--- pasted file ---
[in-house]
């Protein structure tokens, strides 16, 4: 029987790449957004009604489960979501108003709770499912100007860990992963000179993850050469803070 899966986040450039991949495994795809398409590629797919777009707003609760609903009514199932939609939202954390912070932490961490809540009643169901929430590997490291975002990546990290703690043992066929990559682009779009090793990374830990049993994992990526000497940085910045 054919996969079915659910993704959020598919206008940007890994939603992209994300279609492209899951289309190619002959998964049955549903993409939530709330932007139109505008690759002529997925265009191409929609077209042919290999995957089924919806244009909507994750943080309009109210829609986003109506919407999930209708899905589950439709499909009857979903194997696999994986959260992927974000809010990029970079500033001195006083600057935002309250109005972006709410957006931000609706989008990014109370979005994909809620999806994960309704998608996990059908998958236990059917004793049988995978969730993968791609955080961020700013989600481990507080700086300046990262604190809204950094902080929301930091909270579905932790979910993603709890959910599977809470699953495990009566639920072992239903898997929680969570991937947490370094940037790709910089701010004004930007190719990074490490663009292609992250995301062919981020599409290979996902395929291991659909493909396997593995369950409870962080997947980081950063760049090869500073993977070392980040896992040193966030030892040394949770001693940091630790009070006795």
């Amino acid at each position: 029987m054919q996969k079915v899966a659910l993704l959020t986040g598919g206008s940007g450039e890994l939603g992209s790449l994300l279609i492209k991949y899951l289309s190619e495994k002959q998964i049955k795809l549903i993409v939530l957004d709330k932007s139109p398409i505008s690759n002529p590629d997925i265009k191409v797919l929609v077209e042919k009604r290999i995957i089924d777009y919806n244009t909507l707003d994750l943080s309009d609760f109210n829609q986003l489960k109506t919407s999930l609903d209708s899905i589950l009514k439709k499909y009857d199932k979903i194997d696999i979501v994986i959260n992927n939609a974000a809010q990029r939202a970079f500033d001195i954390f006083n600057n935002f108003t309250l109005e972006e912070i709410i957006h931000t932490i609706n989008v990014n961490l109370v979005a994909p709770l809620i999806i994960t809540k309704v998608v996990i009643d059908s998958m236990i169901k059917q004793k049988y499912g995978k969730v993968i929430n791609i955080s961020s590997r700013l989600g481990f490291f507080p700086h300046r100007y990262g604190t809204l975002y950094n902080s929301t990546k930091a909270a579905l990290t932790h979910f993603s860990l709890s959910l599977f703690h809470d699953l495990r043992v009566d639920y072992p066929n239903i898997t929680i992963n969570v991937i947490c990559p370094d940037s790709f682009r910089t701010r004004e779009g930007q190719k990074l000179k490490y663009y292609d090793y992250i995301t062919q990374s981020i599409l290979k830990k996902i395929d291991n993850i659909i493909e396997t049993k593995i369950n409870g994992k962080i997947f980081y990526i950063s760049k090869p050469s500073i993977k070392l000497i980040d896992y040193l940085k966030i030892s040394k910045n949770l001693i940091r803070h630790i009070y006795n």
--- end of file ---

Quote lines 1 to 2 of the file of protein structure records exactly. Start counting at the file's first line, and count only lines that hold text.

[in-house]
């Protein structure tokens, strides 16, 4: 029987790449957004009604489960979501108003709770499912100007860990992963000179993850050469803070 899966986040450039991949495994795809398409590629797919777009707003609760609903009514199932939609939202954390912070932490961490809540009643169901929430590997490291975002990546990290703690043992066929990559682009779009090793990374830990049993994992990526000497940085910045 054919996969079915659910993704959020598919206008940007890994939603992209994300279609492209899951289309190619002959998964049955549903993409939530709330932007139109505008690759002529997925265009191409929609077209042919290999995957089924919806244009909507994750943080309009109210829609986003109506919407999930209708899905589950439709499909009857979903194997696999994986959260992927974000809010990029970079500033001195006083600057935002309250109005972006709410957006931000609706989008990014109370979005994909809620999806994960309704998608996990059908998958236990059917004793049988995978969730993968791609955080961020700013989600481990507080700086300046990262604190809204950094902080929301930091909270579905932790979910993603709890959910599977809470699953495990009566639920072992239903898997929680969570991937947490370094940037790709910089701010004004930007190719990074490490663009292609992250995301062919981020599409290979996902395929291991659909493909396997593995369950409870962080997947980081950063760049090869500073993977070392980040896992040193966030030892040394949770001693940091630790009070006795």